Gary Snyder, at 70, Revisits Asia

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Gary Snyder, at 70, Revisits Asia

Gary Snyder lives in a mountain farmstead by the foothills of the Sierra Nevada. There he lives out his committment environmental awareness, an ideology that reverbates in his poetry.

Snyder's work "makes us far more alive and attentive," U.S. Poet Laureate Robert Haas said. "It reaches into our deepest and best resources, heartens us to the challenges and promises of restoration to a natural place from which many of us now feel ourselves estranged."

You can find this Pulitzer Prize winning poet of nature in downtown Seoul Friday.

What brings the 70-year-old lay Zen Buddhist monk to the 10th floor auditorium of the Kyobo building is a 4 pm poetry recital--Snyder's own as part of the Seoul International Forum for Literarature.

"Snyder's poetry blends America's native past with the grandeur and detail of nature, and the mental disciplines of Zen Buddhism," according to Glyn Maxwell who authored an article on Snyder's work in "The Oxford Companion to Twentieth-Century Poetry in English. "He writes in the first person, as individual in the wilderness, but the beauty and glory of the wilderness allows that individual the status of common man."

Snyder may write in the tradition of America's great nature poets Walt Whiman and Ezra Pound but Snyder's work exudes Asian mysticism. While studying history and literature in the 1930s, Snyder came across Eastern philosophies: "I learned that Hinduism and Buddhism shared the ethical precept of 'ahimsa,' a nonharming, and that this was meant to embrace not just human beings but all living beings," Snyder said during a seminar he gave on Tuesday at Sejong Cultural Center. "This definitely tilted me toward Asia."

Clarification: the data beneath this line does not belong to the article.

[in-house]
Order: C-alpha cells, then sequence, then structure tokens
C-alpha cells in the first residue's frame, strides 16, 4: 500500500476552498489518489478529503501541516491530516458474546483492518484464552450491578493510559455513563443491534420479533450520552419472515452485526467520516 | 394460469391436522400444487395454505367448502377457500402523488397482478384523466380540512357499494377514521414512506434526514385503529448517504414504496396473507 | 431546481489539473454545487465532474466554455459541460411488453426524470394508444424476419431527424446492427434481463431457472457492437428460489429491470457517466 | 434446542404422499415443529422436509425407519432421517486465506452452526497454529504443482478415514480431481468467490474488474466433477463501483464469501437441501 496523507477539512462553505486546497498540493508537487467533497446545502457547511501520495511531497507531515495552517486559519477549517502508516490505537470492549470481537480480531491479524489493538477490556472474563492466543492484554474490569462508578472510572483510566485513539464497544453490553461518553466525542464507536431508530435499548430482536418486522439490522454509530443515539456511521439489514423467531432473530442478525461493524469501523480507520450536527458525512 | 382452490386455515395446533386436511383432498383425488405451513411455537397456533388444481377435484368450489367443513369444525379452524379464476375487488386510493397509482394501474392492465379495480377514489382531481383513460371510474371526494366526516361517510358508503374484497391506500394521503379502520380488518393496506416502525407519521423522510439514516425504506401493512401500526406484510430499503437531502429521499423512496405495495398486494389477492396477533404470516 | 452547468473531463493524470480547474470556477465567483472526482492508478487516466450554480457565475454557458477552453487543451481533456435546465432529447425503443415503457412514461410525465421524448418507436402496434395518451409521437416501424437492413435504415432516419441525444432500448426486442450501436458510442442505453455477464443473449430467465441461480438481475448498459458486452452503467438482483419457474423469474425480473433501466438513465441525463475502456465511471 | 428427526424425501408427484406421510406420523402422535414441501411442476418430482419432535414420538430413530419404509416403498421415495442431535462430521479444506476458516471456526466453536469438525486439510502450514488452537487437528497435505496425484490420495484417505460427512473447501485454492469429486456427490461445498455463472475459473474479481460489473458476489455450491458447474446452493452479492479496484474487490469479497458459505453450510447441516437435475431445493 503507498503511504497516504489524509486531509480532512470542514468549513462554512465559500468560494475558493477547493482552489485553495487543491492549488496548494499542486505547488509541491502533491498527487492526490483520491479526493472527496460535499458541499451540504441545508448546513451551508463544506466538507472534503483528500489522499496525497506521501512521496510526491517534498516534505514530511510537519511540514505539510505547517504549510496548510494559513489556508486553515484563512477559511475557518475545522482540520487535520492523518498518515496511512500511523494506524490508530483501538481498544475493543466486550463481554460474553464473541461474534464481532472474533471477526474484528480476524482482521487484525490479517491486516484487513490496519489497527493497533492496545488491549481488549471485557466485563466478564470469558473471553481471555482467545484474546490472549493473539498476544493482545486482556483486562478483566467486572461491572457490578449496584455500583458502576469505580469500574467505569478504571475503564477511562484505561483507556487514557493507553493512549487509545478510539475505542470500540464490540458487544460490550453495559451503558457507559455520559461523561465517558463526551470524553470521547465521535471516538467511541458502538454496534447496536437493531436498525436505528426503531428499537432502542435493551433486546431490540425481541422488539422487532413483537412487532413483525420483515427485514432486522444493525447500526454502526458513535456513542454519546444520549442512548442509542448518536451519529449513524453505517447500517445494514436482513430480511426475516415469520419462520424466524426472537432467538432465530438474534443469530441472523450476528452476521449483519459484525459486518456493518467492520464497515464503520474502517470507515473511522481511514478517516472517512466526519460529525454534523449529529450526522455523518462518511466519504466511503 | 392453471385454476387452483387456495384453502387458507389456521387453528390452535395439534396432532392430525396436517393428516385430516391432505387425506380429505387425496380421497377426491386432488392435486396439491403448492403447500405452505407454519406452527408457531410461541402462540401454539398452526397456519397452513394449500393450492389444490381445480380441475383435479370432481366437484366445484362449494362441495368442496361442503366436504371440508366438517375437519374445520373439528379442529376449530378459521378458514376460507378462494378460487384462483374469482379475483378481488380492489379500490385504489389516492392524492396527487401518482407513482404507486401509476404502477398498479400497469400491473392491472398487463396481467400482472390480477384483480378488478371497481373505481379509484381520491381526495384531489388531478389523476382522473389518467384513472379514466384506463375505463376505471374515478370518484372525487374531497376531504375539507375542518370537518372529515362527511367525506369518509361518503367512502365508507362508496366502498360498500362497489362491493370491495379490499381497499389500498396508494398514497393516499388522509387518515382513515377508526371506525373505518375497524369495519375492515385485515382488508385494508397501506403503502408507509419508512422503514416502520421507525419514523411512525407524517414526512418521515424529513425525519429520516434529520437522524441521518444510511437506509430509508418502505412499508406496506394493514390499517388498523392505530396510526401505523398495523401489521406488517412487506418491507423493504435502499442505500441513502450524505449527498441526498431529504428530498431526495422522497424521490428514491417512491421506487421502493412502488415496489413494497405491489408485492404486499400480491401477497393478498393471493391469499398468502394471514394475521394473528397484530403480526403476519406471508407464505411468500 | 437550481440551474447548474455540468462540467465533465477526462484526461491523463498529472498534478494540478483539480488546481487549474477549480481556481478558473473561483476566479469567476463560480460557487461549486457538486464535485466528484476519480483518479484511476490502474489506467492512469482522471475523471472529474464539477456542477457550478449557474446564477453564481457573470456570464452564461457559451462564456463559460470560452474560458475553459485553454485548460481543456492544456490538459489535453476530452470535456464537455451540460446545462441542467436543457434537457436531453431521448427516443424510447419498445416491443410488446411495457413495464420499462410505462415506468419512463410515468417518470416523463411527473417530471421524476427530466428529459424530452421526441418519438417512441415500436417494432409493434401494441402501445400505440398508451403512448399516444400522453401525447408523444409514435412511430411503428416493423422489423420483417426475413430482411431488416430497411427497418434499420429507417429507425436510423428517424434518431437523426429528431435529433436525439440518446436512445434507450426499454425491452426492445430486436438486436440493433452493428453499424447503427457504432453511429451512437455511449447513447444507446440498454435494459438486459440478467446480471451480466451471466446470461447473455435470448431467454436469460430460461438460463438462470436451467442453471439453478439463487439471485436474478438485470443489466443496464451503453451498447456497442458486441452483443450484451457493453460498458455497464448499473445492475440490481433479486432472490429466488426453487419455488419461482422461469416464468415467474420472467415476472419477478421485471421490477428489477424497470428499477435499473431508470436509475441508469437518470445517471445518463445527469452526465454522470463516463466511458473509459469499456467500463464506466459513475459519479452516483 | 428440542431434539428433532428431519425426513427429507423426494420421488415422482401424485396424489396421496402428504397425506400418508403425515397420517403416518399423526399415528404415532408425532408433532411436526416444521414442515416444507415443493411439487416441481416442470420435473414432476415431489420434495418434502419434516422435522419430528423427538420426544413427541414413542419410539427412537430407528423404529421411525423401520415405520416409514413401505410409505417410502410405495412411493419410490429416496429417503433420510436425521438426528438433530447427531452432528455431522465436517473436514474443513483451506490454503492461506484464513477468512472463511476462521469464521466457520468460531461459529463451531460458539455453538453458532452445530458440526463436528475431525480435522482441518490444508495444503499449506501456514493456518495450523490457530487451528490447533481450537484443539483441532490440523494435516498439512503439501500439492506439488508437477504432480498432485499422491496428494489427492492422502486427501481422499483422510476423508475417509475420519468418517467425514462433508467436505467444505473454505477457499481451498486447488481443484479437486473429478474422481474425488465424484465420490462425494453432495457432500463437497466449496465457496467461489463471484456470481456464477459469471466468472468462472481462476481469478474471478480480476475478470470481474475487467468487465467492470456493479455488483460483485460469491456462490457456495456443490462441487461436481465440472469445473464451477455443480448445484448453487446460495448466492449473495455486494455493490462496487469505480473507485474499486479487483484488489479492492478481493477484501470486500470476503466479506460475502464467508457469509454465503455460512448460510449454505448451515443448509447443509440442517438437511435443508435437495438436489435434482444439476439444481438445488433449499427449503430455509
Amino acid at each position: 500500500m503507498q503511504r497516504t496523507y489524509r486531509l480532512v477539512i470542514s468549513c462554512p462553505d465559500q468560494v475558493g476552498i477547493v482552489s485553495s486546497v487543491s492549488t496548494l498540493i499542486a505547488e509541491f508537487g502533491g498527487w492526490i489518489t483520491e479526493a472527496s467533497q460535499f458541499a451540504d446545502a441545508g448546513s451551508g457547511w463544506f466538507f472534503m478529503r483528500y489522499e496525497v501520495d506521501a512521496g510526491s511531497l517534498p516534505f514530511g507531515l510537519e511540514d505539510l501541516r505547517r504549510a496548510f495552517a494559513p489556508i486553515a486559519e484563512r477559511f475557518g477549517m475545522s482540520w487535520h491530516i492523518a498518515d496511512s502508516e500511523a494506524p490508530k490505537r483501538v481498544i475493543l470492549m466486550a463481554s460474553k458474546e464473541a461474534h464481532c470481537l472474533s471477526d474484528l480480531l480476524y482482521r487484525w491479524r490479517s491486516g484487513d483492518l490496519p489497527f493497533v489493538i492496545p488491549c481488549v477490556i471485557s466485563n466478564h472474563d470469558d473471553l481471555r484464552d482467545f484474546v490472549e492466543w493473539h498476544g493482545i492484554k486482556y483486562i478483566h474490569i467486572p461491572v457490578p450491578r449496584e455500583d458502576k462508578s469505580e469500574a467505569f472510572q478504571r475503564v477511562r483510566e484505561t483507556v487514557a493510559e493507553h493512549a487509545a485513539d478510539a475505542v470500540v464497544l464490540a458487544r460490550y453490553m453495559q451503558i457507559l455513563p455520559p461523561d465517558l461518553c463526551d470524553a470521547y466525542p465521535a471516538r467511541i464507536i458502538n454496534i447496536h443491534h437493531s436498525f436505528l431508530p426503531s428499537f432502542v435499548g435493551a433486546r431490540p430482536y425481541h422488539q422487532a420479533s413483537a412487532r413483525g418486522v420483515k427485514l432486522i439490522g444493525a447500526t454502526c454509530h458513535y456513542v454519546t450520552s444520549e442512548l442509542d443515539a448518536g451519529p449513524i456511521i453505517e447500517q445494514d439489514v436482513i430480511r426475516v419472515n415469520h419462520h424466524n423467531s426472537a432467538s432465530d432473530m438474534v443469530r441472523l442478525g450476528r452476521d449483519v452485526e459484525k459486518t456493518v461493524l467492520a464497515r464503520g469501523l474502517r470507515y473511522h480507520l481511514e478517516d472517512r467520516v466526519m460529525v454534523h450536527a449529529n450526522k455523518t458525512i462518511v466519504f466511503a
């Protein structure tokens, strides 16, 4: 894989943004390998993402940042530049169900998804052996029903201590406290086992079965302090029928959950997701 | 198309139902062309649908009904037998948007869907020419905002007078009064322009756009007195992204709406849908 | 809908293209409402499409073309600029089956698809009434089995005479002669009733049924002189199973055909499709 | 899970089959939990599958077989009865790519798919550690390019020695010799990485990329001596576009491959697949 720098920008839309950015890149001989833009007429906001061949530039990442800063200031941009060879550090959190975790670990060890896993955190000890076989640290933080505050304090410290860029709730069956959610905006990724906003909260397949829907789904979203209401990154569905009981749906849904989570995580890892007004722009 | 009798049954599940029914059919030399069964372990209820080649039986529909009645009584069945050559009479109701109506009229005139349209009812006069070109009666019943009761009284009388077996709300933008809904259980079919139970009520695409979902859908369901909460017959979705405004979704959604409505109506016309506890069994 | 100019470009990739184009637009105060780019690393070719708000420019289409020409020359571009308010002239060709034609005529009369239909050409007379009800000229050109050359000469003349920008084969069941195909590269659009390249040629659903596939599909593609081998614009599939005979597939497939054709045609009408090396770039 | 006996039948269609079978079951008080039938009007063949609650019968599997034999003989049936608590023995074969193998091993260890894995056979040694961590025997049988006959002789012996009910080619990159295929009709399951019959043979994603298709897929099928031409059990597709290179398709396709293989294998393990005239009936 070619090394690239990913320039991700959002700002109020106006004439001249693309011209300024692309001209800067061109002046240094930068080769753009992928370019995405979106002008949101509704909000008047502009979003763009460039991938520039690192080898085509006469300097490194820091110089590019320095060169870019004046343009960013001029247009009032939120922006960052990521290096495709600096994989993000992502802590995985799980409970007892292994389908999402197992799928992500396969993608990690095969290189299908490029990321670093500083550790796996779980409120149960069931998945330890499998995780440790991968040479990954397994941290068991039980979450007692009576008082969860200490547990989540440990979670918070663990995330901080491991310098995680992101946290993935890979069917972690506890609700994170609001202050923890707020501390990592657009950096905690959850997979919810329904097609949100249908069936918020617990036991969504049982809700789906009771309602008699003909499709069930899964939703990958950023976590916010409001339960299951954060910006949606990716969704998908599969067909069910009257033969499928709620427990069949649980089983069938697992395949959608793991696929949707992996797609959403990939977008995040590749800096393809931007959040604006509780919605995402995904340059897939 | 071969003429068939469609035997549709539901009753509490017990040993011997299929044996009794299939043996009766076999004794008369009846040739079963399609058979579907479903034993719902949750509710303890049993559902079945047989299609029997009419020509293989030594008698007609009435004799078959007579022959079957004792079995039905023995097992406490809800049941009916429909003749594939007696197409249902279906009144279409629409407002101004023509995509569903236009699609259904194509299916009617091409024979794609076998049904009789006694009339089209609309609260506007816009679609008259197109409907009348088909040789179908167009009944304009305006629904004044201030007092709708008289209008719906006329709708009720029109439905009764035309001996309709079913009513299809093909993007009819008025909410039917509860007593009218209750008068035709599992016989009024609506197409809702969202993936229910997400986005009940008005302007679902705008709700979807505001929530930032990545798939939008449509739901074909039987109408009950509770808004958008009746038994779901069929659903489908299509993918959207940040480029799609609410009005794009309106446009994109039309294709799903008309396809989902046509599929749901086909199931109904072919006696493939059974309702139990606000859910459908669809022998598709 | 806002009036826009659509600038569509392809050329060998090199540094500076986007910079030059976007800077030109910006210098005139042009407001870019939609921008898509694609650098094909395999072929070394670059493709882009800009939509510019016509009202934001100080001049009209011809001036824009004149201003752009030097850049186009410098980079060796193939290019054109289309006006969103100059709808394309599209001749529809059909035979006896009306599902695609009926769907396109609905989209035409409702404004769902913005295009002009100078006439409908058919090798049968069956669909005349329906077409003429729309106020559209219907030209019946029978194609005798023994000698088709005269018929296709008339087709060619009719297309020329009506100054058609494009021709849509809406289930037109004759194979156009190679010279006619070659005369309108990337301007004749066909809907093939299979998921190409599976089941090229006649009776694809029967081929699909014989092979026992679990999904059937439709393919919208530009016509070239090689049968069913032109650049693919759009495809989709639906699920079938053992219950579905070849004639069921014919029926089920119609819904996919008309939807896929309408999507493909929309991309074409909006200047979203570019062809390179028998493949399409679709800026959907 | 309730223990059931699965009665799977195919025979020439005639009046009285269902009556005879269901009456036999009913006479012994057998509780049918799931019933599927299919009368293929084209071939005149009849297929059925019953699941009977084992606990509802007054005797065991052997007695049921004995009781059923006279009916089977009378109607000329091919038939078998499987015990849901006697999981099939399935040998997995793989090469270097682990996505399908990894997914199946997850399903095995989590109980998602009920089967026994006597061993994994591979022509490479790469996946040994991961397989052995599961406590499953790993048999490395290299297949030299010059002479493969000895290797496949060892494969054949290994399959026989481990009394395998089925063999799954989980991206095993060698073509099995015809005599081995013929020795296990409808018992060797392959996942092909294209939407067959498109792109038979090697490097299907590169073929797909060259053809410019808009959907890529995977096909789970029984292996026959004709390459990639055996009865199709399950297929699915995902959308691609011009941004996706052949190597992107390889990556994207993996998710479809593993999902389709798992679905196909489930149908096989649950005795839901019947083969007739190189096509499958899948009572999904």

In 1956 Snyder moved to Japan on a scholarship from the First Zen Institute of America and studied Rinzai Zen Buddhism under Zen master Oda Sesso Roshi. Snyder's 12-year sojourn in Asia included a six-month journey in India where he met the Dalai Lama, according to Eco Books publishers.

Before he left for Japan, Snyder was associated with the Beat movement, which sought the communal, peace and the ascetic and escape from city and industry, according to Maxwell. Snyder's philosophies, and his passion for nature, Zen Buddhism and ecology are evident in his writing.

In "For All," Snyder revels in nature: "Ah to be alive/ on a mid-September morn/ fording a stream/ barefoot, pants rolled up,/ holding boots, pack on,/ sunshine, ice in the shallows,/ northern rockies."

But more than showing a reverence for nature, Snyder advocates environmental awareness: "I pledge allegiance to the soil/ of Turtle Island,/ and to the beings who thereon dwell/ one ecosystem/ in diversity/ under the sun/ With joyful interpenetration for all." Snyder won the Pulitzer prize for his collection "Turtle Island" in 1975.

He shared his ecological idealogy in his Tuesday seminar, titled "Mountains Hidden in Mountain: Dogen Zenzi and the Mind of Ecology."

Snyder urged the audience to "accommodate and serve sentient beings." He said, "One should think: 'Throughout the realm-of-dharmas and the realm of space, in the ocean-like cosmos in the the ten directions, there are infinite kinds of sentient beings….To all these infinite kinds of beings, I will render my service and accommodate them in whatever way is beneficial to them.'"

Snyder also shared his idea of being rooted and reconnecting with a particular place and soil. "You cannot see the landscape with accuracy and clarity if you just drive across it in a train or car. The only way a landscape can be known is by walking across it, day after day."

The forum's organizing committee, Daesan Foundation, aims to gather writers from around the world to discuss social and cultural changes that are blending boundaries between race, sex, class and identity, according to Shin Chang-jae, Daesan Foundation chairman.

by Yonghee Joe

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